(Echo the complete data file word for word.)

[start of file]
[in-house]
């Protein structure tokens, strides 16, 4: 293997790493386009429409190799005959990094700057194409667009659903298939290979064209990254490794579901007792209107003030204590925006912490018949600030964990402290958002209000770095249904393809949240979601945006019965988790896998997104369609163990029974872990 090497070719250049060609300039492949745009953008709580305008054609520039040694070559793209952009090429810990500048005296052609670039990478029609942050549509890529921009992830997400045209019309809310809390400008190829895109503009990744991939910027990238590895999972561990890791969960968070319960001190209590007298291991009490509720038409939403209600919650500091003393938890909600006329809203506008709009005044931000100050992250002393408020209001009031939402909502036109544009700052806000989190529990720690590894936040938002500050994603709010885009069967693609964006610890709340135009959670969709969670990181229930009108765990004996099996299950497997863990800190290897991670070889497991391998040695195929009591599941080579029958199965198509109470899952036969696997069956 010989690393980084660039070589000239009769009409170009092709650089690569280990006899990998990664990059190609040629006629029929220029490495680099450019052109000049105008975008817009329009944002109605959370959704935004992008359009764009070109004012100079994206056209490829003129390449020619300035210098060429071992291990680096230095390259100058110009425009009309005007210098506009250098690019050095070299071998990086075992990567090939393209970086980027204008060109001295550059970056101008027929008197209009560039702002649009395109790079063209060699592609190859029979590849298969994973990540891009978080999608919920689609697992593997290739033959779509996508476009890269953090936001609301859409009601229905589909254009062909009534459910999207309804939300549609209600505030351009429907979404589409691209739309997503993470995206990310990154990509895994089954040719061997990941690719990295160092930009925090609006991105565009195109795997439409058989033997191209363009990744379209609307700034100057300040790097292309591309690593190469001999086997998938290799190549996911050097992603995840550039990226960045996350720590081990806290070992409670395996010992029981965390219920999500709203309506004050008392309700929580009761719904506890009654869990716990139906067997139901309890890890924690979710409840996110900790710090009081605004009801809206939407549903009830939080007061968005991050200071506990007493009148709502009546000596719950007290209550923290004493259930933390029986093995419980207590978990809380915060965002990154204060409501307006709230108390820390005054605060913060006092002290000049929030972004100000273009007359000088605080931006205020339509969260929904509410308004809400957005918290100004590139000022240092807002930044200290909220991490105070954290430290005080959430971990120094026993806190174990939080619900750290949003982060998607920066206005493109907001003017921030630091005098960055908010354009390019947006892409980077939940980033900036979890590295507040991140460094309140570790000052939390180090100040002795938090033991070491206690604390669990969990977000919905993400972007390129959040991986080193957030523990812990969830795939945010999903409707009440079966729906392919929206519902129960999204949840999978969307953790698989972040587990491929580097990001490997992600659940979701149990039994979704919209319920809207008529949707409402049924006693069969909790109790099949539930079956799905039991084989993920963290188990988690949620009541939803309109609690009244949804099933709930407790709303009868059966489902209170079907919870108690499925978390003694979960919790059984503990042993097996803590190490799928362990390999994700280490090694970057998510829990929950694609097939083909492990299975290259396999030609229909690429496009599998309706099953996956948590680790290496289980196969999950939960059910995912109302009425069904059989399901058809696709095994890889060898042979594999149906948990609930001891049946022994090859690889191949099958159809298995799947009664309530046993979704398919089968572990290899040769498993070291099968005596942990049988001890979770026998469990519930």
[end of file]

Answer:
[in-house]
């Protein structure tokens, strides 16, 4: 293997790493386009429409190799005959990094700057194409667009659903298939290979064209990254490794579901007792209107003030204590925006912490018949600030964990402290958002209000770095249904393809949240979601945006019965988790896998997104369609163990029974872990 090497070719250049060609300039492949745009953008709580305008054609520039040694070559793209952009090429810990500048005296052609670039990478029609942050549509890529921009992830997400045209019309809310809390400008190829895109503009990744991939910027990238590895999972561990890791969960968070319960001190209590007298291991009490509720038409939403209600919650500091003393938890909600006329809203506008709009005044931000100050992250002393408020209001009031939402909502036109544009700052806000989190529990720690590894936040938002500050994603709010885009069967693609964006610890709340135009959670969709969670990181229930009108765990004996099996299950497997863990800190290897991670070889497991391998040695195929009591599941080579029958199965198509109470899952036969696997069956 010989690393980084660039070589000239009769009409170009092709650089690569280990006899990998990664990059190609040629006629029929220029490495680099450019052109000049105008975008817009329009944002109605959370959704935004992008359009764009070109004012100079994206056209490829003129390449020619300035210098060429071992291990680096230095390259100058110009425009009309005007210098506009250098690019050095070299071998990086075992990567090939393209970086980027204008060109001295550059970056101008027929008197209009560039702002649009395109790079063209060699592609190859029979590849298969994973990540891009978080999608919920689609697992593997290739033959779509996508476009890269953090936001609301859409009601229905589909254009062909009534459910999207309804939300549609209600505030351009429907979404589409691209739309997503993470995206990310990154990509895994089954040719061997990941690719990295160092930009925090609006991105565009195109795997439409058989033997191209363009990744379209609307700034100057300040790097292309591309690593190469001999086997998938290799190549996911050097992603995840550039990226960045996350720590081990806290070992409670395996010992029981965390219920999500709203309506004050008392309700929580009761719904506890009654869990716990139906067997139901309890890890924690979710409840996110900790710090009081605004009801809206939407549903009830939080007061968005991050200071506990007493009148709502009546000596719950007290209550923290004493259930933390029986093995419980207590978990809380915060965002990154204060409501307006709230108390820390005054605060913060006092002290000049929030972004100000273009007359000088605080931006205020339509969260929904509410308004809400957005918290100004590139000022240092807002930044200290909220991490105070954290430290005080959430971990120094026993806190174990939080619900750290949003982060998607920066206005493109907001003017921030630091005098960055908010354009390019947006892409980077939940980033900036979890590295507040991140460094309140570790000052939390180090100040002795938090033991070491206690604390669990969990977000919905993400972007390129959040991986080193957030523990812990969830795939945010999903409707009440079966729906392919929206519902129960999204949840999978969307953790698989972040587990491929580097990001490997992600659940979701149990039994979704919209319920809207008529949707409402049924006693069969909790109790099949539930079956799905039991084989993920963290188990988690949620009541939803309109609690009244949804099933709930407790709303009868059966489902209170079907919870108690499925978390003694979960919790059984503990042993097996803590190490799928362990390999994700280490090694970057998510829990929950694609097939083909492990299975290259396999030609229909690429496009599998309706099953996956948590680790290496289980196969999950939960059910995912109302009425069904059989399901058809696709095994890889060898042979594999149906948990609930001891049946022994090859690889191949099958159809298995799947009664309530046993979704398919089968572990290899040769498993070291099968005596942990049988001890979770026998469990519930």